UNITED STATES DISTRICT COURT FOR THE DISTRICT OF COLUMBIA
March 4, 2011
ESTATE OF ESTHER KLIEMAN, ET AL., PLAINTIFFS,
THE PALESTINIAN AUTHORITY, ET AL., DEFENDANTS.
The opinion of the court was delivered by: John M. Facciola United States Magistrate Judge
This case was referred to me for discovery. Currently pending and ready for resolution are 1) Plaintiffs' Motion for Issuance of Letters of Request ("Plains. First Mot.") [#107], 2) Plaintiffs' Motion for Issuance of Letters of Request ("Plains. Second Mot.") [#108], and 3) Plaintiffs' Motion to Extend the Deadline for the Completion of Fact Discovery [#112]. For the reasons stated below, the motions will be granted.
Plaintiffs are the survivors and heirs of Esther Klieman, a United States citizen who was killed on March 24, 2002 near Neve Tzuf, Israel. Complaint [#1] ("Compl.") ¶ 1. Defendants are 1) the Palestinian Authority (also known as the Palestinian Interim Self-Government and the Palestinian National Authority) ("PA"), 2) the Palestinian Liberation Organization ("PO"), 3) the Al Aqsa Martyrs Brigade (also known as Martyrs of Al Aqsa) ("Al Aqsa"), 4) Fateh, 5) Tanzim, 6) Force 17, 7) Yasser Arafat, 8) Marwan Barghouti, 9) Tamer Rassam Salim Rimawi, 10) Hussam Abdul-Kader Ahemed Halabi, 11) Ahmed Hamad Rushdie Hadib, and 12) Anan Azis Salim Hashash. Compl. ¶¶ 8-15. The suit is being brought under the Antiterrorism Act of 1991, 18 U.S.C. §§2331 et seq.*fn1 as well as under additional statutes. Id.
Plaintiffs move this Court, pursuant to the Hague Convention on the Taking of Evidence Abroad in Civil or Commercial Matters, opened for signature, Mar. 18, 1970, 23 U.S.T. 2555, T.I.A.S. No. 7444 ("Convention"), 28 U.S.C. § 1781, and Rule 28(b) of the Federal Rules of Civil Procedure, for issuance of Letters of Request directing third party witnesses located in Israel to appear for de bene esse depositions. Specifically, plaintiffs seek to depose 1) Fuad Shubaki, 2) Marwan Bin Khatib Barghouti, 3) Matityahu (Matthew) Kalman, and 4) Khaled Abu Toameh. See Plains. First Mot. at Exhibit 1; Plains. Second Mot. at Exhibit 1.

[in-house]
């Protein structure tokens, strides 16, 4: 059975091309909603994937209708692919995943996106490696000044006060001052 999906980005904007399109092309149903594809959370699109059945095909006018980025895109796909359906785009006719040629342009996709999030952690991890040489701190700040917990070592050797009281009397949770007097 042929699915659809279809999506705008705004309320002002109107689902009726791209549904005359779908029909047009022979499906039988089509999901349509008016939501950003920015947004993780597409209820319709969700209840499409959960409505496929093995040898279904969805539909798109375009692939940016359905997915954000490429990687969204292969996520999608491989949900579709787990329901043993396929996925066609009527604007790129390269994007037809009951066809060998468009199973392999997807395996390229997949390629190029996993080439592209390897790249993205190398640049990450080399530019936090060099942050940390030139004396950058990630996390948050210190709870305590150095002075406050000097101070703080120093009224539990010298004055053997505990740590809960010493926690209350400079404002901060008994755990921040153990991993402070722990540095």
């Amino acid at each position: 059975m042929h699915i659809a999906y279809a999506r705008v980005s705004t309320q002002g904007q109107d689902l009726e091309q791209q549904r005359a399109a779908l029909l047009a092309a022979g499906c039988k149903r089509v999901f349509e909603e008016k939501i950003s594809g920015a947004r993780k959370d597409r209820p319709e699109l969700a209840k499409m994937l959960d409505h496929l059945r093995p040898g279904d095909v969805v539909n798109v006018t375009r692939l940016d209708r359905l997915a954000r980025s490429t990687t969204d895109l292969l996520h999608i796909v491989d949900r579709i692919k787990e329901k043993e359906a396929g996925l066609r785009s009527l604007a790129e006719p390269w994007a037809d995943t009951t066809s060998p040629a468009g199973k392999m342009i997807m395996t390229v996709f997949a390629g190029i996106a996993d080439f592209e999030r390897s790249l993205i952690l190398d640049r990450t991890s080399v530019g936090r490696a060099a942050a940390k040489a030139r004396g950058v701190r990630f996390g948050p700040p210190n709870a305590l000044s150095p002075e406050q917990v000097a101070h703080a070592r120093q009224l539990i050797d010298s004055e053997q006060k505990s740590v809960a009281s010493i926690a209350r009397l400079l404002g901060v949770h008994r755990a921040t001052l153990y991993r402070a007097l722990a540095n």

I. Legal Standard
Rule 28 of the Federal Rules of Civil Procedure provides the following:
(1) In General. A deposition may be taken in a foreign country:
(A) under an applicable treaty or convention;
(B) under a letter of request, whether or not captioned a "letter rogatory";
(C) on notice, before a person authorized to administer oaths either by federal law or by the law in the place of examination; or
(D) before a person commissioned by the court to administer any necessary oath and take testimony.
Fed. R. Civ. P. 28(b).
On March 18, 1970, seventeen nations, including the United States and Israel, entered into the Hague Convention.*fn2 Under the terms of the Convention, there are "certain procedures by which a judicial authority in one contracting state may request evidence located in another contracting state." Soci©t© Nationale Industrielle A©rospatiale v. United States District Court for the Southern District of Iowa, 482 U.S. 522, 524 (1987). Specifically, "[i]n civil or commercial matters a judicial authority of the Contracting State may . . . request the competent authority of another Contracting State, by means of a Letter of Request, to obtain evidence, or to perform some other judicial act." Convention, art. 1. Although the United States Code provided for a similar authority by permitting "the transmittal of a letter rogatory or request directly from the tribunal in the United States to [a] foreign or international tribunal, officer, or agency to whom it is addressed and its return in the same manner,"*fn3 use of the procedures established by the Convention was not intended as mandatory. See Soci©t© Nationale, 482 U.S. at 538. Rather, "the text of the Evidence Convention, as well as the history of its proposal and ratification by the United States, unambiguously supports the conclusion that it was intended to establish optional procedures that would facilitate the taking of evidence abroad. Id. (internal citations omitted). Whether courts resort to the Convention procedures or the Federal Rules depends upon the facts of each case, "sovereign interests, and the likelihood that resort to those procedures will prove effective." Id. at 544.